Officially Wally's birthday is today, April 28th, but an early start to acknowledge this special event was welcomed by everyone.
"As many of your family members and friends gather to celebrate the approach of your 95th birthday please accept the congratulations of the entire National Hockey League in anticipation of that remarkable milestone," stated Senior Vice-president of hockey operations Jim Gregory as he read into the record a letter from Commissioner Gary Bettman.
The bulk of Bettman's correspondence dealt with Wally's participation in the historic 1942 Stanley Cup Final. Down 3 games-to-zip against Detroit, Wally and his Maple Leaf teammates stormed back to win the next 4 contests and captured hockey's grand prize. This accomplishment has not been repeated in Cup Final competition.
Commissioner Bettman concluded his birthday greeting with this message for the guest of honour, "Wally, we marvel at your longevity and your spirit, we cherish your contributions to hockey and we wish you only the best going forward."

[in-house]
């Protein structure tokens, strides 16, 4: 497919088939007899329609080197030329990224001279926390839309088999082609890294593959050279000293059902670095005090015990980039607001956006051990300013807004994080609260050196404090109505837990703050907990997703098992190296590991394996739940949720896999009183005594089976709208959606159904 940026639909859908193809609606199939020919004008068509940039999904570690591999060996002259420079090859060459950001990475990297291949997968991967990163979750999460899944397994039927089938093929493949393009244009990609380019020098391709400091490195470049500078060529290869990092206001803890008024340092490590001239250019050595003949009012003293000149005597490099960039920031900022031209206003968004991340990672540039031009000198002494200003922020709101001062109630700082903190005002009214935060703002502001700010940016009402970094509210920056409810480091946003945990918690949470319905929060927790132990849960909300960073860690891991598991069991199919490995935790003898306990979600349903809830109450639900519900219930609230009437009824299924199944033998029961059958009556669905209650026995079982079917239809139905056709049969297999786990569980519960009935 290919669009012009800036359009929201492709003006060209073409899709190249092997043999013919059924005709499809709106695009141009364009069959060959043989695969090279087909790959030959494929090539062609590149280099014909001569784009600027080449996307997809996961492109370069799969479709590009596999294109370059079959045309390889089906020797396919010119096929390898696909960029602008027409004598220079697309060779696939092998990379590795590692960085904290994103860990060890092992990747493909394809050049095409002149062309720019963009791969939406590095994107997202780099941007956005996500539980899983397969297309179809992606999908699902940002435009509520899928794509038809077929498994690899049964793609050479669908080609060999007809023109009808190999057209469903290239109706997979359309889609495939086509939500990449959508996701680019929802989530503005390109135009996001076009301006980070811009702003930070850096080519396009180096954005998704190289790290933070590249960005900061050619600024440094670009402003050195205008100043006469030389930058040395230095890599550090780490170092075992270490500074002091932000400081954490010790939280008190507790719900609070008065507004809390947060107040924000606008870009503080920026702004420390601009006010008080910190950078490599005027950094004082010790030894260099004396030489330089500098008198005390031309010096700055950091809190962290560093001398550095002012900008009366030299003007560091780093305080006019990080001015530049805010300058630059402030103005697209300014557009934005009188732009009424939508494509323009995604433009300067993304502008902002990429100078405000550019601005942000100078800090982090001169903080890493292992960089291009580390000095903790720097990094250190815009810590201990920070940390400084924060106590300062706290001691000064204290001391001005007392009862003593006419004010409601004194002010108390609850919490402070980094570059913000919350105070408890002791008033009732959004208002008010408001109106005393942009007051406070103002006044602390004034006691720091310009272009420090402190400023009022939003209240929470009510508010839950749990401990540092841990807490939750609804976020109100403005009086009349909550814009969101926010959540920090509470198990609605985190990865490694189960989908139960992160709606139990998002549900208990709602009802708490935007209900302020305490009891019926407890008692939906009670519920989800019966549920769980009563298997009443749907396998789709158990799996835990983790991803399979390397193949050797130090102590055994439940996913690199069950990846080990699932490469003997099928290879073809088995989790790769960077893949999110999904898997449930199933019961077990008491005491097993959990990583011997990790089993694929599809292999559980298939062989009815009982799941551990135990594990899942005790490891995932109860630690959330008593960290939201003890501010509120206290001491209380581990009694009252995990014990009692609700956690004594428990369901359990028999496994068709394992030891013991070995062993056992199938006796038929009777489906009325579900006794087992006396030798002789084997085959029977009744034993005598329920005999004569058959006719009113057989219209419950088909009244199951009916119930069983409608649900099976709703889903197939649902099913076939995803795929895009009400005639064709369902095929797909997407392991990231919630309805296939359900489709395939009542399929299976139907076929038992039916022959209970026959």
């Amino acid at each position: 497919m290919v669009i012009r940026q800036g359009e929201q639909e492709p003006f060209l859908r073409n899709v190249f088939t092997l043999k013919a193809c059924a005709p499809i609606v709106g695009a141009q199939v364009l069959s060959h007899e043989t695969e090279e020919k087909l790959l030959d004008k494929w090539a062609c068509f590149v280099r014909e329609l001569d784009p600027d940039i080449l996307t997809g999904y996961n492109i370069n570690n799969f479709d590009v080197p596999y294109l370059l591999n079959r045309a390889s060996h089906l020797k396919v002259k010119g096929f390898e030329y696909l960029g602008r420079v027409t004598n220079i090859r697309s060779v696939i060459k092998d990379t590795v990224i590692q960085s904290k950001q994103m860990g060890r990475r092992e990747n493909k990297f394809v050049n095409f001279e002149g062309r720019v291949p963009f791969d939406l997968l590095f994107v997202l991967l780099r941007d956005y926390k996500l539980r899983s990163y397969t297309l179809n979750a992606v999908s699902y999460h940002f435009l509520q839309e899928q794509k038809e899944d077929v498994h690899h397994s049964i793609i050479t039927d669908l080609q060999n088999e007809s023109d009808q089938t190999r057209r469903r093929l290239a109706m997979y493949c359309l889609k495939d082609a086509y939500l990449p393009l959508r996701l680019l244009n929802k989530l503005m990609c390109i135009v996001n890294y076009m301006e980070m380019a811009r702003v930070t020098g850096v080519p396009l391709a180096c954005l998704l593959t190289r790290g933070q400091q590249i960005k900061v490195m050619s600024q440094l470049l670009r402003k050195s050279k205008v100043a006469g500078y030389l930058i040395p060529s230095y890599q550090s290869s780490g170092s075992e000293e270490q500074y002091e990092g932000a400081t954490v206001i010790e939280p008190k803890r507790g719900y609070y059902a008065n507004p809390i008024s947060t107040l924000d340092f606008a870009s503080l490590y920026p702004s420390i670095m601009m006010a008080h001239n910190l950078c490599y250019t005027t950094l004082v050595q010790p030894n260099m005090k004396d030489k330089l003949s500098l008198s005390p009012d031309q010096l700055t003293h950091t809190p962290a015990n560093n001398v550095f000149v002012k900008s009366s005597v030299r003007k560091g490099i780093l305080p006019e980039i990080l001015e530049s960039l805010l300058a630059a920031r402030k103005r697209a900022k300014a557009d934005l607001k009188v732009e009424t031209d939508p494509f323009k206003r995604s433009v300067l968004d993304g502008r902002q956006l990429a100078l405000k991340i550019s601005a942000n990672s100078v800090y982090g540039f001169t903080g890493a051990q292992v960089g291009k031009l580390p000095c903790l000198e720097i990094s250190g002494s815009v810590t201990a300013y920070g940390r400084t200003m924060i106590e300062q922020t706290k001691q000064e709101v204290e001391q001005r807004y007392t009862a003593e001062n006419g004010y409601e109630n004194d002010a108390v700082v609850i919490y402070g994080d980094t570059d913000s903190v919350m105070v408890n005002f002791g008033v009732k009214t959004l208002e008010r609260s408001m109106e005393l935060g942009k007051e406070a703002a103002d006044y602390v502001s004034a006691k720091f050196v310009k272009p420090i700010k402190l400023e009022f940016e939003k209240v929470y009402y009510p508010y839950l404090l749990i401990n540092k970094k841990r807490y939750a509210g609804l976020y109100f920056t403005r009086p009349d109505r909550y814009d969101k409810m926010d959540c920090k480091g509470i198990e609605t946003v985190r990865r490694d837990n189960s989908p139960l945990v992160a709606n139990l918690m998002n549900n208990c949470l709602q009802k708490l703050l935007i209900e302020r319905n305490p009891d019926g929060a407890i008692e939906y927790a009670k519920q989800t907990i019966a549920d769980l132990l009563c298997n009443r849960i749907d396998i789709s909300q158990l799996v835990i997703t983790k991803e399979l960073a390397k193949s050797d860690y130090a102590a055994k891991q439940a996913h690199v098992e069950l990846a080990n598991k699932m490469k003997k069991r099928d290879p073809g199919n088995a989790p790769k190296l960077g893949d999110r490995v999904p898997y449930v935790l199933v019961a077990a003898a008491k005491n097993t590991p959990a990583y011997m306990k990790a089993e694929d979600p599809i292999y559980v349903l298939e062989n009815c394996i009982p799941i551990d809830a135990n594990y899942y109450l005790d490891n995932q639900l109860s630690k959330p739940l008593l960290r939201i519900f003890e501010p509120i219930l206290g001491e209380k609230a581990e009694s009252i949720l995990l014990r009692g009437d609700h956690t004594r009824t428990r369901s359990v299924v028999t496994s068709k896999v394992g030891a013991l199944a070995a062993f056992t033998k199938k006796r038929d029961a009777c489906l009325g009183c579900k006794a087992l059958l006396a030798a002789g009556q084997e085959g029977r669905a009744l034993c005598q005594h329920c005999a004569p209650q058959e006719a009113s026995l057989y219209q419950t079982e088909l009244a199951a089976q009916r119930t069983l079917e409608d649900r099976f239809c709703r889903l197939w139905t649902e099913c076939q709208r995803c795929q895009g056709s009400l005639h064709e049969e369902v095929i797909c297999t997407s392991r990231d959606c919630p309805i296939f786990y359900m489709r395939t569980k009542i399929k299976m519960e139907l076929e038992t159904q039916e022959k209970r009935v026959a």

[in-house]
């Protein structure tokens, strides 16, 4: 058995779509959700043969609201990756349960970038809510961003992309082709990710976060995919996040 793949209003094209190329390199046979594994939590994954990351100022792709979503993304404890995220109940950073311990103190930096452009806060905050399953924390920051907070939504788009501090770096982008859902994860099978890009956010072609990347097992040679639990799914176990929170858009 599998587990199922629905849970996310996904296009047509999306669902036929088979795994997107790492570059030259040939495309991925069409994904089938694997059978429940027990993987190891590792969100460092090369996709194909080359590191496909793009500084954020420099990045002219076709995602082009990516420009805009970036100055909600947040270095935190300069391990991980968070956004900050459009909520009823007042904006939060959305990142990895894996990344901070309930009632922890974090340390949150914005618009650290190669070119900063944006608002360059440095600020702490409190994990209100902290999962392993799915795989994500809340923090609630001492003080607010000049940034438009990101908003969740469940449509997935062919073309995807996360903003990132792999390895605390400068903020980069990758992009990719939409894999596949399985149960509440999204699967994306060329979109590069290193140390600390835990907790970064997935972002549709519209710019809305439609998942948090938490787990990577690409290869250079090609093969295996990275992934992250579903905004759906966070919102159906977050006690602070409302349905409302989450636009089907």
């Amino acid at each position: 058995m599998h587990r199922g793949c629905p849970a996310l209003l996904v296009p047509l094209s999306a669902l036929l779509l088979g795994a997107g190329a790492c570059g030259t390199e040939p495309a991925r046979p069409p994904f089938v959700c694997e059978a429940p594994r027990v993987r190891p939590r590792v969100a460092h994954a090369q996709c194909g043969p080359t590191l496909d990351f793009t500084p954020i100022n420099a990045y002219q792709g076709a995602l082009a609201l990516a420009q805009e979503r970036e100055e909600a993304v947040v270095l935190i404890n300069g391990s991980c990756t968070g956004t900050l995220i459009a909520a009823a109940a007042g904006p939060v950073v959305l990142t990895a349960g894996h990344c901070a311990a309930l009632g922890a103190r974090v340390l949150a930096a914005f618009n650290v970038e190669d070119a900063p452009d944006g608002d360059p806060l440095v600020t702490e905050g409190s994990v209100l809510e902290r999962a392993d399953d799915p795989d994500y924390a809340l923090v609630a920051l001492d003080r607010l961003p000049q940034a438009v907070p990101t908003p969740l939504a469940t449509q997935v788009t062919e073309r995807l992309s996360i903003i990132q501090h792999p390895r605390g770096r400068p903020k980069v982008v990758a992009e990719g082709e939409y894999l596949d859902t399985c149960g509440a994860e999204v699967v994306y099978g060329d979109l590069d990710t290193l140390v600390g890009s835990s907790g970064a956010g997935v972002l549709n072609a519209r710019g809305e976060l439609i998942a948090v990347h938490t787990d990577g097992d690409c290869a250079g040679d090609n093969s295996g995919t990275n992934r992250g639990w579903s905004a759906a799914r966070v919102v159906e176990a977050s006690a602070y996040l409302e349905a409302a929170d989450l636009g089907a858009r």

|No birthday is complete without cake!|
|Wally with family|
|Toronto Mayor, Rob Ford, gives Wally a City of Toronto proclamation|
|Mike Ferriman, manager - game presentations for the Toronto Maple Leafs, brought Wally a team jersey|
|The Storey family (R) presents the Stanowski family a wonderful gift for Wally|
A big thank you to John Cavers for the above photos.
As part of the festivities, I gave a talk, briefly outlining Wally's career. Below is a transcript of the speech.
Monday April 7, 2014
Wally "The Whirling Dervish" Stanowski was born on Monday April 28, 1919, in Winnipeg, Manitoba. A review of the Winnipeg Tribune newspaper from that date provides insight into Wally's first day on this earth.
"Ex-Kaiser to be tried for crimes," declared a page one headline referring to news about World War One.